Princess Margrethe was born in 1940 and soon after renowned Danish jewelers like Volmer Bahner, Anton Michelsen, Bernhard Hertz and Jysk Emblemfabrik started making marguerite jewelry. They each had slight differences in the design but were all made of gilded silver and enamel as a much more affordable version of the original marguerite brooch. They were very popular under the German occupation of Denmark in 1940-45 as the marguerite became a symbol of hope represented by the new princess.

In 1940 silversmith Erik Magnussen designed this brooch and matching earrings entitled ‘The Nordic Swans’. The brooch symbolized unity between Denmark, Sweden, Norway, Finland and Iceland who’s continuous existence was seriously threatened by Nazi Germany.


Another enameled symbol worn by numerous Danes in public defiance to the Germans was a small pin made to celebrate the 70th anniversary of King Christian the 10th. While profits from the sale went to a charitable foundation in the King’s name, the pin also became a growing symbol of supporting the royal Danish family. Especially after late 1943 when the royal family became the only remaining Danish institution after the Danish government had resigned in opposition to the deportation of Danish jews and newly formed death sentences to captured Danish resistance fighters.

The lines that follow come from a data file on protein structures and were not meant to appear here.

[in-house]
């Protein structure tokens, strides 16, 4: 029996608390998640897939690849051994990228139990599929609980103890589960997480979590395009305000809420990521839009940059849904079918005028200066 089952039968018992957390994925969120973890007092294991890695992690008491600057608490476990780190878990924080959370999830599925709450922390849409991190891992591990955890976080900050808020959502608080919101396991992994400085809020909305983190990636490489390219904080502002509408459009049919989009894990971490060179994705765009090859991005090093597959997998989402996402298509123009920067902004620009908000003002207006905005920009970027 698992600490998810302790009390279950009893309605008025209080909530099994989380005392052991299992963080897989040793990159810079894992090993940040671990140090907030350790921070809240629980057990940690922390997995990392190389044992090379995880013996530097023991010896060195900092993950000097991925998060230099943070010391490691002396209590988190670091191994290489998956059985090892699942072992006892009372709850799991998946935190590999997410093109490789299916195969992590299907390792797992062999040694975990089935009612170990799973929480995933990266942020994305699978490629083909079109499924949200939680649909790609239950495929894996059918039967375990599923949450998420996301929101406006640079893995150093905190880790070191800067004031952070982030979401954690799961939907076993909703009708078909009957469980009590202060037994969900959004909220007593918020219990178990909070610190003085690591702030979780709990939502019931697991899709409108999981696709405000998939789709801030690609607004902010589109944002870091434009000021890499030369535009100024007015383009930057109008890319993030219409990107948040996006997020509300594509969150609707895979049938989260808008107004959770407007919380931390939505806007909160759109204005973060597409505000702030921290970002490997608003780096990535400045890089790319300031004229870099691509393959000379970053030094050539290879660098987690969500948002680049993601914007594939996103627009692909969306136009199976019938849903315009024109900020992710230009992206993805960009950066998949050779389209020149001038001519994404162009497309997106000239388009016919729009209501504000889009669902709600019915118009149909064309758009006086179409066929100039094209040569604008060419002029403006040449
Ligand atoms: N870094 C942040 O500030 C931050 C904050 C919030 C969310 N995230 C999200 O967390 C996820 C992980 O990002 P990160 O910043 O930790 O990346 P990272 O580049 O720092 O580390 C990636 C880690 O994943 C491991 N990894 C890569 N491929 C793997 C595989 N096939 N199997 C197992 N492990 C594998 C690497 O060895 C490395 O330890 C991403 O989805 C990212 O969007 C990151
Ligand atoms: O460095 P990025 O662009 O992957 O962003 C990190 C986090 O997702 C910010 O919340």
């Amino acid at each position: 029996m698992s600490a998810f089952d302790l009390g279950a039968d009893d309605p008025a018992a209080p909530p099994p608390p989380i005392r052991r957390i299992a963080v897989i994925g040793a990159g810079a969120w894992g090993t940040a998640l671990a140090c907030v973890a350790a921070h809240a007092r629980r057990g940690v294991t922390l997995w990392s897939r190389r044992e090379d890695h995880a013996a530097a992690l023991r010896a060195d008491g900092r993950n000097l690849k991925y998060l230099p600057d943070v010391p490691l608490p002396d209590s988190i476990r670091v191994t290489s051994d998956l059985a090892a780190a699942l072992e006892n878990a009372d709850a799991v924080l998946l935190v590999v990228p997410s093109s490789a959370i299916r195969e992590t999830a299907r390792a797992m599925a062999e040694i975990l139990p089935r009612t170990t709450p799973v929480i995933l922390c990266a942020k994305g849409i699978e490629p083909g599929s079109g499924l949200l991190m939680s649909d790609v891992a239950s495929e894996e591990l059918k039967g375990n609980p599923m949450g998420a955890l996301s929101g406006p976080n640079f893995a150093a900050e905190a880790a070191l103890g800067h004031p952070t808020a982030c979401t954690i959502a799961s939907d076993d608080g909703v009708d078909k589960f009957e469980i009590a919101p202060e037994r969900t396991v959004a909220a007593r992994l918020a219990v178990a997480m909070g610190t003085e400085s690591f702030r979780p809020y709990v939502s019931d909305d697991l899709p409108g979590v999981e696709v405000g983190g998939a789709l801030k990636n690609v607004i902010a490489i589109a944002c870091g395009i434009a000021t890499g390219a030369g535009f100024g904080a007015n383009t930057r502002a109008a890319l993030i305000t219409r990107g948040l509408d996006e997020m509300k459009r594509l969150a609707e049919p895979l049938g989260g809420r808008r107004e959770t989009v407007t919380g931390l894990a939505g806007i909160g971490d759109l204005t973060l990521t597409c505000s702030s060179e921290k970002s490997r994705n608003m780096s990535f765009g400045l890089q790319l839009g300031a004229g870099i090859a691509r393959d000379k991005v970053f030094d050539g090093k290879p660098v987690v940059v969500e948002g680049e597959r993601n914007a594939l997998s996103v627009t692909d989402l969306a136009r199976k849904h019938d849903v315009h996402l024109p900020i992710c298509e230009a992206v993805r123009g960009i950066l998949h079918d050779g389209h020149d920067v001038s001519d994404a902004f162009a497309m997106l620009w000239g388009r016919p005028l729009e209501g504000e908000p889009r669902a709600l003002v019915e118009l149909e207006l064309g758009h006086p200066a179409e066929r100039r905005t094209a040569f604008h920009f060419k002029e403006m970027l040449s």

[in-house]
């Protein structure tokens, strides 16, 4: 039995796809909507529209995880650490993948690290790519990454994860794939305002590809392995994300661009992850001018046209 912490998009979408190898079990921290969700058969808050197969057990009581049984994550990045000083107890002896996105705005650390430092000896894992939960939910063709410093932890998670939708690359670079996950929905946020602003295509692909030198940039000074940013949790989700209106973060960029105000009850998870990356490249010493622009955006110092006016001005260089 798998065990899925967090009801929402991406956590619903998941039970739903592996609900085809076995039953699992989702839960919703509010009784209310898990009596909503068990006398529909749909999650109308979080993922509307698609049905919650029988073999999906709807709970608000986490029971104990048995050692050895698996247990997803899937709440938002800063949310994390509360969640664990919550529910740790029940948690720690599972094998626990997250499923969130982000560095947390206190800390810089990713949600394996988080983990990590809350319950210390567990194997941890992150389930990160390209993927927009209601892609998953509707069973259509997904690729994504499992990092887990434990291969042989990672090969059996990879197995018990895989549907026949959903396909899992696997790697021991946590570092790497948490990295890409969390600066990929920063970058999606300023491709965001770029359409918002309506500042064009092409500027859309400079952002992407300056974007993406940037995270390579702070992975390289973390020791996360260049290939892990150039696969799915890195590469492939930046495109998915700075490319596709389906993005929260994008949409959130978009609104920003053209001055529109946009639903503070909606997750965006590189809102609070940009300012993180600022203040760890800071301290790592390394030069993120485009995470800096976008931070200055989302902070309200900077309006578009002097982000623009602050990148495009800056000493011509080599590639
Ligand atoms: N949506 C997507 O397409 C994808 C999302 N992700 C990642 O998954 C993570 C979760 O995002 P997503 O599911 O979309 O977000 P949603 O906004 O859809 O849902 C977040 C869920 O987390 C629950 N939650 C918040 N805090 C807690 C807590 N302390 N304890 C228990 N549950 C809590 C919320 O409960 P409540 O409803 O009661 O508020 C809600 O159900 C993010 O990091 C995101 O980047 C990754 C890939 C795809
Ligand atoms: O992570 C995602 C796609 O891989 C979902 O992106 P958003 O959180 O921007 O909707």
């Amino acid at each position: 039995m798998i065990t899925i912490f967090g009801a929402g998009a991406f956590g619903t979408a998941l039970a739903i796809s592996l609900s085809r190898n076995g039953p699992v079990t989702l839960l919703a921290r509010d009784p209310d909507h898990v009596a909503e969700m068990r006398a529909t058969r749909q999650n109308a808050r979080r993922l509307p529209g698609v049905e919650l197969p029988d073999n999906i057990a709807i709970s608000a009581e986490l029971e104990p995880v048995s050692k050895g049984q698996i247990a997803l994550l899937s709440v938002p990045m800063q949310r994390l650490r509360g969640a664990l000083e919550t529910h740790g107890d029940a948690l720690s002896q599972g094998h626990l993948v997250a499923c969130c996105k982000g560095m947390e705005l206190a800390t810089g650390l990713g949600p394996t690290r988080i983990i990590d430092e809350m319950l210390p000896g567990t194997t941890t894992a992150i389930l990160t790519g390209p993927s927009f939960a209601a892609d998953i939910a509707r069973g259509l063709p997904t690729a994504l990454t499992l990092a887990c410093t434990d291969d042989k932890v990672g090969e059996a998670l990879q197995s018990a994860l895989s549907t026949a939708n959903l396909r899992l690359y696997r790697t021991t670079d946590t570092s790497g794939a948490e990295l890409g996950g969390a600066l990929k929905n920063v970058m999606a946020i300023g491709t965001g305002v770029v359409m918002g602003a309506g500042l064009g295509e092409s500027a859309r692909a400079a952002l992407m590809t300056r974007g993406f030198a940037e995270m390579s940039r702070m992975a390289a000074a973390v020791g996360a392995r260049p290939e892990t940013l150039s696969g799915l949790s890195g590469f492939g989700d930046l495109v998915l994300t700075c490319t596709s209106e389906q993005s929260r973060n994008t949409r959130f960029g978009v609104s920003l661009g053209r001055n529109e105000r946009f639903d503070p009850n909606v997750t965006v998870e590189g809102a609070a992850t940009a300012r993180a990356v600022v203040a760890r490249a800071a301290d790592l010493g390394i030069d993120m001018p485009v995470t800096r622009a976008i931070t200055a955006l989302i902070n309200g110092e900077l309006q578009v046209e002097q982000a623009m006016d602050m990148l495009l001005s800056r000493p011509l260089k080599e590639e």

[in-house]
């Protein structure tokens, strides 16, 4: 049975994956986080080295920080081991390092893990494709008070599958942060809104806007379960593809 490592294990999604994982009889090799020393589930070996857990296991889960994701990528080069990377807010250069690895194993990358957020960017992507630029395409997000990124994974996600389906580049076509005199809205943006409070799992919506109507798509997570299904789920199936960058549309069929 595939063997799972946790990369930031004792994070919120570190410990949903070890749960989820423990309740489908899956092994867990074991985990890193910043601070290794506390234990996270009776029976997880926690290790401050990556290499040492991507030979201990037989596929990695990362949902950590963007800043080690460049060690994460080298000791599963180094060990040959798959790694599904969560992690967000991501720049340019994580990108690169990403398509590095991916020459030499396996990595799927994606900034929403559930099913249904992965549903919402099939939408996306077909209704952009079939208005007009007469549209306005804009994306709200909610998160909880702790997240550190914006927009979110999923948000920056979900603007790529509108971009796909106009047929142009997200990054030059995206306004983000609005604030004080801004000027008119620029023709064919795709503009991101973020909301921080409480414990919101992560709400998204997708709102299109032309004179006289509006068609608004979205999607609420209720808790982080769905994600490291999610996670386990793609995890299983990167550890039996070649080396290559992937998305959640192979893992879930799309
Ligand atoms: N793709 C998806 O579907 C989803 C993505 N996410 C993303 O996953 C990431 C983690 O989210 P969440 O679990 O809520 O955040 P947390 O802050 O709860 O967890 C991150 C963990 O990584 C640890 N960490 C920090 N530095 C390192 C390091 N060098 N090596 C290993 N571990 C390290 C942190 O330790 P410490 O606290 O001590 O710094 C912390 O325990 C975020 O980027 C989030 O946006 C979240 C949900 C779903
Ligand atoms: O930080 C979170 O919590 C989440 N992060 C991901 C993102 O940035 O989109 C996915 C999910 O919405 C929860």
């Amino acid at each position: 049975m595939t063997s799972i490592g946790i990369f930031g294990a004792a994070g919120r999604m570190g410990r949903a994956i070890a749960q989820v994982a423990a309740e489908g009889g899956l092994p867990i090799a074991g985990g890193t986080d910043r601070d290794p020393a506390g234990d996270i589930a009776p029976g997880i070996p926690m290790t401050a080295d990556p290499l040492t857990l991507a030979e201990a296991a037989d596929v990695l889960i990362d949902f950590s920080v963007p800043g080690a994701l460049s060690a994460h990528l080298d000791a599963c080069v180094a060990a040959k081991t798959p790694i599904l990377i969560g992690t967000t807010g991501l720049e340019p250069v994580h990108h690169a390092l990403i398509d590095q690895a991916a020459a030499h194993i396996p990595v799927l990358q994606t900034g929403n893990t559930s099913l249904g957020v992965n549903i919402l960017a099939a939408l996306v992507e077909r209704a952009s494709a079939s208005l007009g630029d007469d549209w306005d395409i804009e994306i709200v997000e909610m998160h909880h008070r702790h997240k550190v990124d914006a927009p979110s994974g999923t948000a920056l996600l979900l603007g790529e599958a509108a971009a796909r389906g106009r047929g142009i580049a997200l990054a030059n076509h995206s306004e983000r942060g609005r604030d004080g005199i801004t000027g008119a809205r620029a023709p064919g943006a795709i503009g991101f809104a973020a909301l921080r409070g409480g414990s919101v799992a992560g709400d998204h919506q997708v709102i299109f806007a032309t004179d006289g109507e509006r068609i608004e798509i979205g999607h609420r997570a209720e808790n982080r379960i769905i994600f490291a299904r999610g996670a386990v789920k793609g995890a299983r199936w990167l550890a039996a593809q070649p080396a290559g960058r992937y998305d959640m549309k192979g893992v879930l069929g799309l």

The pin was designed by artist Arno Malinowski and made by Georg Jensen in several enameled versions, both cheap and expensive. Sales became a huge success selling over one million pins from its launch in 1940 up until the King’s death in 1947.
Interestingly Georg Jensen had at first been quite reluctant to produce the pin not believing in the overall idea. However the company’s pressing financial situation eventually made Georg Jensen change its mind about participating in the project. The renowned silversmith had been struggling to keep its doors open since the war began. Sales were slow and materials scarce as import of expensive metals like silver and gold was heavily regulated and could often only be acquired by re-melting jewelry and silver cutlery from old stock or bought from the public. Ironically the continuous production of this little pin saved Georg Jensen from bankruptcy.
After the war Georg Jensen produced several enameled designs
in what was to become a golden age of Danish jewelry.
Necklace by Bente Bonne (no. 120).
Close-up showing the beautiful abstract shape being repeated continuesly.

Ring by Astrid Fog (no. 238).

Brooch by Henning Koppel (no. 343).

‘Mosaic’ cufflinks by Magnus Steffensen (no. 87). 

Very heavy bracelet with muted enamel colors by Nanna Ditzel (no. 143).


Another picture of the bracelet but with enamel in shades of blue 
very typical of Nanna Ditzel's preferable color scheme.
Other Danish silversmiths and jewelry manufacturers also used the enamel and silver combination.
Necklace by Poul Warmind.

Necklace from Volmer Bahner.
Brooch from Jemax.
A pair of heavy patinated earrings by Erik Magnussen.